State health officials on Wednesday said they’re starting to see an increase in COVID-19 transmission in some parts of California.
The California Department of Public Health confirmed that the highly-contagious subvariant BA.2 — also known as stealth omicron — is now the dominant strain in California.
“While COVID-19 hospitalization rates are near an all-time low, we are seeing an increase in COVID-19 transmission in some parts of the state,” CDPH Director Dr. Tomas Aragon said in a statement Wednesday. “This underscores the need for Californians to remain vigilant and protect themselves and their communities by getting vaccinated and boosted.”
Specifics on the increased transmission statewide, however, aren’t clear, KTLA sister station KTXL reported.
The department earlier this week was supposed to update its COVID-19 testing data, including the statewide positivity rate. Officials said Wednesday a data processing issue held up the public reporting, so now the numbers are expected to be released Thursday.
Department officials did not provide details on the data processing issue. This comes more than a week after the department decided to transition its daily reporting of COVID-19 data to just two days a week.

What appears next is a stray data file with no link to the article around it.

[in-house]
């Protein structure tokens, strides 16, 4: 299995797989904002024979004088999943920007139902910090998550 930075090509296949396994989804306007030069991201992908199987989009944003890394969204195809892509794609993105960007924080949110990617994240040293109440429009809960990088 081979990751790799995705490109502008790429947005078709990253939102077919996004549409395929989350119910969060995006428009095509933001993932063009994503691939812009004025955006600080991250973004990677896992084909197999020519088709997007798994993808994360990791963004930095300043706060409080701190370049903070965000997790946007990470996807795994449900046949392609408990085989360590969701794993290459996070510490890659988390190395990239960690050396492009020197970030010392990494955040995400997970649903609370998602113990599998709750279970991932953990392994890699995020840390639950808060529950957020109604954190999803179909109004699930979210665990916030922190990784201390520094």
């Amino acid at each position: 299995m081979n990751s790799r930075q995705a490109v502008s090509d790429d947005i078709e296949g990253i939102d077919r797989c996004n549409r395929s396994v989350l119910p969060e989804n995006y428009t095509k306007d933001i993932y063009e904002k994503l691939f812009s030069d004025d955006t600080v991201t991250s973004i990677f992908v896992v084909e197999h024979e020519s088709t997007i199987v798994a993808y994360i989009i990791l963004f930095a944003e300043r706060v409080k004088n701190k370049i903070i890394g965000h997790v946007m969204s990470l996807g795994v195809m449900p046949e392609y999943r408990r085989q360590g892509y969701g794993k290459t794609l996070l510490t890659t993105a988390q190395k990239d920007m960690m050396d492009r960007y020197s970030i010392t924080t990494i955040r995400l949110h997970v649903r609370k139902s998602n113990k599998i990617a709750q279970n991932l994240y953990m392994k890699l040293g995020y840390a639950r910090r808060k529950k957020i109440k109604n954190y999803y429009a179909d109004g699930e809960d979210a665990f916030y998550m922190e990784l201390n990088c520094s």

“Frankly, it is concerning to me that the CDC and many states, including ours, are cutting back on data reporting,” said State Sen. Dr. Richard Pan, D-Sacramento.
Pan — who is also the chair of the Senate Health Committee — said good data is key to slowing the spread of the virus.
“It makes it a little harder to know what’s going on, especially as a wave is starting. What we have to hope is that while the departments of public health are saying we want to get out better data by getting it out less frequently, but that the people in those departments aren’t sitting on the data as these trends are happening,” Pan said.
As East Coast states begin to see case numbers swell and some cities like Philadelphia reinstate mask mandates, KTXL asked the CDPH if California might do the same.
A spokesperson there said public health officials will continue to assess science and data to decide how to respond to the pandemic, noting they continue to strongly recommend masking indoors.
Senator Pan said Californians should be taking precautions, including vaccines and boosters, to keep everyone safe.
“I too feel that we would like COVID to go away, but it’s not going to go away because we wish it to. We have to work at it,” Pan said.